Poll Shows Consumers Misinformed about Data Collection Online

Despite harboring serious concerns over how their personal information is being collected and shared online, consumers are largely ignorant of the rules governing such practices, according to a new poll from the Consumer Reports National Research Center.

The poll showed that 72 percent of consumers are concerned that their behavior on the Web is monitored and analyzed by marketers, while 53 percent are uncomfortable having the content of their e-mail messages or their browsing activities analyzed in order to generate relevant ads. Fifty-four percent are uncomfortable with third-party companies — meaning those they do not choose to transact with — collecting information about their Web activity.

Given that level of concern, it is perhaps surprising how many consumers seem to have little understanding of the rules regarding the collecting of their personal information. Fifty-seven percent of respondents said they believed that companies were required by law to inform consumers that they intend to collect or share personal information; 49 percent believe personal consent is required before companies can use their personal information; and 43 percent believe a “court order” is required to monitor online activity. All three groups are wrong.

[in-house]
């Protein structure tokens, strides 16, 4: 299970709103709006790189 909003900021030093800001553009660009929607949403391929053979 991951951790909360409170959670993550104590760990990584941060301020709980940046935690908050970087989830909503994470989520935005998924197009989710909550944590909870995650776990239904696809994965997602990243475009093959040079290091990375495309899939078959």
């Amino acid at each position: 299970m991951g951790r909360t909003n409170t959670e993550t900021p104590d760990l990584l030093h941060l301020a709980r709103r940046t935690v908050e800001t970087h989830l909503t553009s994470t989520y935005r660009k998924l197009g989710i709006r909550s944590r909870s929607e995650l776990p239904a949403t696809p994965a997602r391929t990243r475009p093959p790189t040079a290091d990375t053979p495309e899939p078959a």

“Consumers definitely have misconceptions about how much information is available about them and exactly how much control they don’t have over it,” said Joel Kelsey, a policy analyst with Consumers Union. “The surprising part I think for us is that even though they have misconceptions about what’s being done, they’re still extremely concerned.”

Misinformed or not, consumers are taking steps to prevent marketers from collecting their personal information, according to the poll. Thirty-five percent of respondents said they use alternate e-mail address when asked to provide information, 26 percent have experimented with identity-masking software, and 25 percent have actually provided false information in order to access a Web site.

And nearly all respondents made it clear they think marketers should be more open about collecting their data. Ninety-three percent said they think Internet companies should always ask permission before using a consumer’s personal information, and 72 percent would like the opportunity to opt out of having their personal information collected in the first place.

Kelsey said the poll should serve as a wake-up call to consumers, marketers and legislators, all of whom may have to take steps to close the gap between the realities of data collection and the perception.

“Clearly there is a line in the sand that companies should not be crossing, after which they would violate consumer trust,” he said. “I think the onus for now is for the companies to be good actors and treat consumers fairly, and if not it might be time for the government to step in.”

The poll, which involved over 2,000 respondents, was conducted by telephone between July 24th and 27th of this year.

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